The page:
However, we believe that our backlogs maybe significantly stronger than many of our competitors. So, at least for us as with coated recycled paperboard, we expect to take no economic downtime in our bleached paperboard operations.

Our legacy corrugated packaging plants and our Solvay recycled containerboard mill performed well during the quarter, particularly given the higher fiber, chemical and freight costs as we incurred.

I would say that balancing those freight costs, our volume increases and the integration benefits, which have continued to keep this acquisition on track to our 2008 acquisition cases. With that brief summary, I’ll turn to the Smurfit-Stone acquisition. The initial integration went very well renewal service of production disruptions and this allowed us to focus on synergy capture and business improvements.

The customer reception to this transaction has been terrific and it’s more than fulfilled our high expectations. We currently have many opportunities to increase sales of the combined operations.

As part of our plan to improve the cost structure of our corrugated box plant network, we announced the closure of four corrugated box plants. Our goal with these closures is to retain substantially all of the business by transferring into other well capitalized plants in our system.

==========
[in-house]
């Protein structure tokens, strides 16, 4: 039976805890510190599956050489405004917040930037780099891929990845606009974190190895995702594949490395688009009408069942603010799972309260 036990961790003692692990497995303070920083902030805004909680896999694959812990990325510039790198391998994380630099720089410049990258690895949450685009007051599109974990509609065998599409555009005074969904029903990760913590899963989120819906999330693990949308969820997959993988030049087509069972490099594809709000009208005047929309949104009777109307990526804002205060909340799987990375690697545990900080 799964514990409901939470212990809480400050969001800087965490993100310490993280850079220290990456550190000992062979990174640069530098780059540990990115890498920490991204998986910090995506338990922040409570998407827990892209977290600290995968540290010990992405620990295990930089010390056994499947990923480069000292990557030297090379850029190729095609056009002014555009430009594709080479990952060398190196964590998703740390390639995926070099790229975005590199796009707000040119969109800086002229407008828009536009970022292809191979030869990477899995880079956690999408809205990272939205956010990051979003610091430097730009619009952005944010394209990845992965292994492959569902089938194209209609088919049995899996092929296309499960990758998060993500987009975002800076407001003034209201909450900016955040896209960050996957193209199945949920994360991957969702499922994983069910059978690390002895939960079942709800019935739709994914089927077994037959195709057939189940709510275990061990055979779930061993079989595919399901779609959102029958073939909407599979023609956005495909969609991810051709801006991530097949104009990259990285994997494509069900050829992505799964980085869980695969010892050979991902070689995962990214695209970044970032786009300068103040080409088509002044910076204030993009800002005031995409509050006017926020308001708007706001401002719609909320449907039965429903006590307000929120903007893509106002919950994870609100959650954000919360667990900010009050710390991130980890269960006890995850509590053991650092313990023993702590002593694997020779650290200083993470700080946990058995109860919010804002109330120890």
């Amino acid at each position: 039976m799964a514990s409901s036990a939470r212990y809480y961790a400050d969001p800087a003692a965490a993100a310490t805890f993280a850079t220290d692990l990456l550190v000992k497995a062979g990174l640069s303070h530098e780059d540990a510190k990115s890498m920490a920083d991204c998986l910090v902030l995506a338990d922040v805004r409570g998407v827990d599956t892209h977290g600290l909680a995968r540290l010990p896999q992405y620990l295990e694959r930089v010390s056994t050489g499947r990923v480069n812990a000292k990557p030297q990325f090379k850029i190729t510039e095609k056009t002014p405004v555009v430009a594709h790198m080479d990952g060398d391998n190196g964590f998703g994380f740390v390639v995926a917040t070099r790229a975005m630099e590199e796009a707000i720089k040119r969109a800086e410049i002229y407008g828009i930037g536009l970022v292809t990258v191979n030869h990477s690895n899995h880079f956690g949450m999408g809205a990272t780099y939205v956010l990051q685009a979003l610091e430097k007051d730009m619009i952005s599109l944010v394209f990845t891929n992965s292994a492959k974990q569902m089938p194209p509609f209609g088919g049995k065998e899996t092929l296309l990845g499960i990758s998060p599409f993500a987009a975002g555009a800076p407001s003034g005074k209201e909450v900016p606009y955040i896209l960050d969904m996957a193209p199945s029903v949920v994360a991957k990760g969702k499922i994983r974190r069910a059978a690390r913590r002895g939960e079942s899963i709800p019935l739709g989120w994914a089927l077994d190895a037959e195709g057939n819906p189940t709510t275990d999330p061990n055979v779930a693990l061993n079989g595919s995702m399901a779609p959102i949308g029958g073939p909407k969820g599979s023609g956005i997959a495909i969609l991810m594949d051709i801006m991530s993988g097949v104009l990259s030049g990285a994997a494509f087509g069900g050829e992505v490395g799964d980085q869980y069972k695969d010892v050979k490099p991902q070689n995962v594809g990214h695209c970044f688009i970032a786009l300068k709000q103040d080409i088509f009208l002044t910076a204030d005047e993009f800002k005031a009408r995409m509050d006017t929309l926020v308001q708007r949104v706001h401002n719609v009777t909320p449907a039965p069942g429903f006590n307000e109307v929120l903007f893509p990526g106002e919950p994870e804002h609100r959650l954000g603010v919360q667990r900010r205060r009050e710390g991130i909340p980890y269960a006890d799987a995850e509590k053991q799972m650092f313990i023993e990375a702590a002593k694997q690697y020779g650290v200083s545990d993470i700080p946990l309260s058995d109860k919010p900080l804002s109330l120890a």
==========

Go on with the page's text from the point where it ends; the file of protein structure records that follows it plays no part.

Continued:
Our containerboard mills also ran very well during the – one month that we own them. As we previously discussed with you, we believe that our challenge this quarter would be meeting our system demand.

During June, we accordingly took no economic downtime and we had about an average amount of maintenance downtime. During these running conditions, and the improvements we’ve made in the mill and box plant operations, corrugated packaging EBITDA margins were 16.2% for June for first full month of our ownership. When you compare our EBITDA margins to the – EBITDA margins of the other two high-performing integrated containerboard companies, our corrugated packaging EBITDA margins compared well. We were somewhat below IP, and that has given the value they created with Weyerhaeuser acquisition and they were slightly ahead of packaging core, our margins of course, were well ahead of Temple-Inland just we expected.